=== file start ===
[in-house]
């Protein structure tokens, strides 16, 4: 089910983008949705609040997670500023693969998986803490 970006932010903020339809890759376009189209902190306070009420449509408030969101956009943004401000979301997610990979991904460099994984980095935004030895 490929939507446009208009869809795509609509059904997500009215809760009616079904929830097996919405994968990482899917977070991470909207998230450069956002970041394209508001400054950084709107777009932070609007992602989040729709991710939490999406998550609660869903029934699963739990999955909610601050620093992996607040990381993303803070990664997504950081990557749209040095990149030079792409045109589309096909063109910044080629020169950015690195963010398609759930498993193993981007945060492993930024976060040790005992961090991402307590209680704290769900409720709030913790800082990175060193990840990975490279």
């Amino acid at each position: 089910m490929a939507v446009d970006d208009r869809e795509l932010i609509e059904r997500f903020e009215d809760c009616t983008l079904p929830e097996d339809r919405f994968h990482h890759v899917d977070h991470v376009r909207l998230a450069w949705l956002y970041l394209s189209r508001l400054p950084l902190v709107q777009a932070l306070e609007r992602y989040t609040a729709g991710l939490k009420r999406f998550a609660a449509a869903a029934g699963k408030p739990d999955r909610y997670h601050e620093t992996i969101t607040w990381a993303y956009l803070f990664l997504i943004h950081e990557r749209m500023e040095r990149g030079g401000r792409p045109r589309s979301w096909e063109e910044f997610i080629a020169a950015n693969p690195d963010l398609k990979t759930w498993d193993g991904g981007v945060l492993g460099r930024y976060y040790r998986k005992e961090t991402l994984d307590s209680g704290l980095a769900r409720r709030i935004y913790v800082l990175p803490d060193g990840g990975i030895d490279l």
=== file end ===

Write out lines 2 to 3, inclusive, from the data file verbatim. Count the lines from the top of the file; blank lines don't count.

């Protein structure tokens, strides 16, 4: 089910983008949705609040997670500023693969998986803490 970006932010903020339809890759376009189209902190306070009420449509408030969101956009943004401000979301997610990979991904460099994984980095935004030895 490929939507446009208009869809795509609509059904997500009215809760009616079904929830097996919405994968990482899917977070991470909207998230450069956002970041394209508001400054950084709107777009932070609007992602989040729709991710939490999406998550609660869903029934699963739990999955909610601050620093992996607040990381993303803070990664997504950081990557749209040095990149030079792409045109589309096909063109910044080629020169950015690195963010398609759930498993193993981007945060492993930024976060040790005992961090991402307590209680704290769900409720709030913790800082990175060193990840990975490279």
């Amino acid at each position: 089910m490929a939507v446009d970006d208009r869809e795509l932010i609509e059904r997500f903020e009215d809760c009616t983008l079904p929830e097996d339809r919405f994968h990482h890759v899917d977070h991470v376009r909207l998230a450069w949705l956002y970041l394209s189209r508001l400054p950084l902190v709107q777009a932070l306070e609007r992602y989040t609040a729709g991710l939490k009420r999406f998550a609660a449509a869903a029934g699963k408030p739990d999955r909610y997670h601050e620093t992996i969101t607040w990381a993303y956009l803070f990664l997504i943004h950081e990557r749209m500023e040095r990149g030079g401000r792409p045109r589309s979301w096909e063109e910044f997610i080629a020169a950015n693969p690195d963010l398609k990979t759930w498993d193993g991904g981007v945060l492993g460099r930024y976060y040790r998986k005992e961090t991402l994984d307590s209680g704290l980095a769900r409720r709030i935004y913790v800082l990175p803490d060193g990840g990975i030895d490279l």